A long time ago, in a galaxy far, far away, one little towheaded miscreant of mild suburban means found solace in the chaos of destruction. While it may have been a predictable choice of what we used to call a "hobby" (as in "You really should find a hobby or else you'll grow up to be drunk and gay" Mom, 1978), I attempted to make my obsession with plastic action figures not named Barbie or Ken a little bit more proactive than most.
Princess Leia would be twirling her hair in the ladies' room of the Millennium Falcon while Han Solo and Luke Skywalker would be sneaking a kiss-and-grope in the command center. Obi-Wan would be cruising around the burnt-orange shag carpet in his brown floaty thing, possibly with a metal detector bleeping in search of my lost Timex, and Darth Vader would probably be attempting to cram Yoda up his posterior in some psychosexual manifestation of the age-old good versus evil disagreement. All was right with the (other) world, and the legion of gay storm troopers would do nothing to stop it just stand and then fall into the wobbly detritus of late-'70s apartment carpet living.
Then my friend Chris (who would always say "tank" instead of "pretend") and I would co-conspire some sort of velocity-heavy pandemonium that would ruin absolutely everything.
"Tank that there was a black hole in hyperspace that would yank the X-Wing into the Y-Wing, creating an explosion that would engulf everything and everybody in flames," Chris would crow, with a light lisp.
"Ooooh, how chromosomal," I would think to myself, smashing everything into a pile of rubble. "Arrrrrrrrr," is about the only noise I would actually make. Then I would bend every figure's legs and arms back into contortions and stage a survival situation that involved each of the main characters slithering out of the wreckage on their ketchup-covered bellies.
I was nothing if not hopeful.
Tonight, though, I'm just uncomfortable. I'm joined by copy editrix Jessica who is even more uncomfortable in her sci-fi-ready, Yves St. Laurent, 6-inch platform, gold-bottomed shoes for something of a dive back into the fiction known as science.
"I have to walk like Barbie in these," she Barbarellas. "Where are you taking me?"
Now, in all fairness, science fiction is gross. The oddly chosen lifestyle of aging pudges with metaphoric disabilities is hardly alluring on the flirt-and-burp drinking climb; it's embarrassing and just plain mealy-mouthed ugly. The Wrath of Khan? Chaka, obviously.
Tonight, the Orlando Science Center is hosting its monthly "Cocktails and the Cosmos" conflamma, hooking its theme in a timely manner around the pending Star Wars resurgence. Storm troopers and various troubles and Tribbles are promised as the Wars and the Trek are momentarily conjoined for the purposes of employing extras who might otherwise be resigned to whittling away their evenings in front of their X-Boxes. Something of the Trek type awaits us at the other end of the skywalk (geddit?) leading to the ticket counter.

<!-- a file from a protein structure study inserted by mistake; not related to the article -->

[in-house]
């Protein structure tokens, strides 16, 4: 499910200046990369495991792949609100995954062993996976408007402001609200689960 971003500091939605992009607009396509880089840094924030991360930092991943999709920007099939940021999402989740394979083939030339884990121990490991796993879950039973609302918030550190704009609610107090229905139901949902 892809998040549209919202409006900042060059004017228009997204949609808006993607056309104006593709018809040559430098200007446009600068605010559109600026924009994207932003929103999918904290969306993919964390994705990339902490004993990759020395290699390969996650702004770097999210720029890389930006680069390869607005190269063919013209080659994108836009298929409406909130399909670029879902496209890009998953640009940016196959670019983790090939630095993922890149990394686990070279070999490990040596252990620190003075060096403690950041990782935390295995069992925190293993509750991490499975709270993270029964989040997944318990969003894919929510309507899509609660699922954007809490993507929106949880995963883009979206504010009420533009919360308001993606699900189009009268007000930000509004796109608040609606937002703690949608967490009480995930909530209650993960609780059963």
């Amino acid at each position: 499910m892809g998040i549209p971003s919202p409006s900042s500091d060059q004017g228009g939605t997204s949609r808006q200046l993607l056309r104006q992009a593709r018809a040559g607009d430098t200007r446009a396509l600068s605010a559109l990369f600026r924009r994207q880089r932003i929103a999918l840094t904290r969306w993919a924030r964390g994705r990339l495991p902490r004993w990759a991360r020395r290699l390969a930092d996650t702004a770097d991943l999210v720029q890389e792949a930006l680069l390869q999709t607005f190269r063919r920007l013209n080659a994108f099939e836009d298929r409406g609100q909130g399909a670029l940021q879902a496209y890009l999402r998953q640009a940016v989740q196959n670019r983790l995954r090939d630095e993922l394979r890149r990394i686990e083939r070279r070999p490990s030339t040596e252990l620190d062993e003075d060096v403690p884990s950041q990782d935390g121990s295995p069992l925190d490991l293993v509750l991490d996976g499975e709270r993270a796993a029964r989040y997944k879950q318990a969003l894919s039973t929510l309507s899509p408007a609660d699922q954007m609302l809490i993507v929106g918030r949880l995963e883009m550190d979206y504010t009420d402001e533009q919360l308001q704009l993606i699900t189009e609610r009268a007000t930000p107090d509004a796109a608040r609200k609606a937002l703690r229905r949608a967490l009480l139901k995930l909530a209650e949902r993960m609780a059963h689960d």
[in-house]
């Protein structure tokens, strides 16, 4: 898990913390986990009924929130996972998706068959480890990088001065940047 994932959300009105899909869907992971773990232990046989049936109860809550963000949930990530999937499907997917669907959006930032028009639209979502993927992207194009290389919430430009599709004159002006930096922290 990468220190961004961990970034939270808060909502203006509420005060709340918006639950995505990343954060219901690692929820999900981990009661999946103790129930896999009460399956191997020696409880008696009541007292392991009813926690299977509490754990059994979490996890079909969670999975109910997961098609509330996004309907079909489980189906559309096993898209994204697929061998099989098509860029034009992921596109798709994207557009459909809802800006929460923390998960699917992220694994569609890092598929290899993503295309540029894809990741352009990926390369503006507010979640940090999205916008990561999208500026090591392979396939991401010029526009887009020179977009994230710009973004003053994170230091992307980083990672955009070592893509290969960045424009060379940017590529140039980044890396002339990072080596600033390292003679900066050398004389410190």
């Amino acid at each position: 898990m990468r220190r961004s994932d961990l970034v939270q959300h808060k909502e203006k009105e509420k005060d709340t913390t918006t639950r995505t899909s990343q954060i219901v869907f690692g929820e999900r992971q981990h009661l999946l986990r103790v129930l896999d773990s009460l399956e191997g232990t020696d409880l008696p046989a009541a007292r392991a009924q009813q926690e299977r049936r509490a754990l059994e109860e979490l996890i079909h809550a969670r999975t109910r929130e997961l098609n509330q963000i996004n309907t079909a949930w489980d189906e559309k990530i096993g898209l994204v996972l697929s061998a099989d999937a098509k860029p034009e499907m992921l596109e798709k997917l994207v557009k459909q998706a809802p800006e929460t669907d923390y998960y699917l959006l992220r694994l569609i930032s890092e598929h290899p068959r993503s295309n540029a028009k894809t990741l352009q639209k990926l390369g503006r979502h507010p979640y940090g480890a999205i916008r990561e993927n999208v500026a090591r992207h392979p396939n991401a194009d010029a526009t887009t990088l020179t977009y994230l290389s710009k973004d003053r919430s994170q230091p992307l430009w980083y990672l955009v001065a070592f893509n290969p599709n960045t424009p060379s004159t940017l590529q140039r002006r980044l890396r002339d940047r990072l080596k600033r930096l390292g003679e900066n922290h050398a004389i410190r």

"Mlbeep," the short gnome of urethane embellishment greets us, sadly devoid of any noticeable sexual traits or reason to be throwing breath in our precious direction.
"Were we just greeted in Vulcan?" interprets Jessica, forever an editor.
I can only assume so. Either that or Ewok.
"I don't understand you or else I would say 'hi,'" worries a person behind us, possibly coining the best pickup line ever. Genius.
It doesn't take long for us to teleport over to the makeshift bar table, looking for a little bit of lubrication for our weary droid joints. Tequila seems to be the libation of the evening, mostly because it makes both of us meaner than we actually are. In our midst is a scattering of photo-ready storm troopers, and some who aren't quite there yet, preferring to go maskless for the pre-gig pizza that matches their complexions. I put my drink down on a table and scamper away to scribble some notes about me trying to pick up Klingons while Jessica bumps pelvises with storm troopers, and find myself counting the number of hairs on the backs of necks of 30-somethings who still choose to immerse themselves in otherworldly charades.
"Mmmm, maybe somebody will slip me some sort of Star Trek date rape drug," I eye my drink hopefully.
And it's possible, seeing as just outside the elevator one storm trooper is stroking the other's codpiece to check its protective features. I'm stuck on the thought of what it must smell like in there. I would imagine that plastic codpieces don't, er, breathe well. Scratch the storm trooper idea. Scratch and sniff.
Sniffing around for something of any sort of merit to do, Jessica and I come across Eliza, "the computer psychologist." With that pixilated font and giant bleeping cursor peculiar to computers built before 1985, Eliza beckons us over with a simple monochrome query of "How do you do? Please tell me your problem?"
"I hate everybody," I type as a Trekkie with a half-assed butthead mount atop him cruises by. "Is there something about you that you dislike?" Eliza mouths back. Plenty.
A quick reset and Jessica's on Eliza's snooty tail.
"I need shoes," Jessica types.
"What do shoes have to do with this discussion?" Eliza snaps Jessica's heel.
"That's hostile," Jessica types back.
"I don't think I understand you fully."
We quickly decide that therapy is stupid, but not as stupid as we are. Jessica attempts to dismantle the computer's diplomatic insensitivity with a simple phrase in repetition, while I consider just how valuable its random comebacks might be to the production of this very column.
"That's hot," Jessica types, over and over again. After about 20 strokes of the Hilton tagline, Eliza's had it. "Does this have anything to do with the fact that your eyes?" she comes back incoherently.
"This is how Paris Hilton did it," Jessica sums up the American science. "She dumbed us down into submission."
Um, I don't think I understand you fully.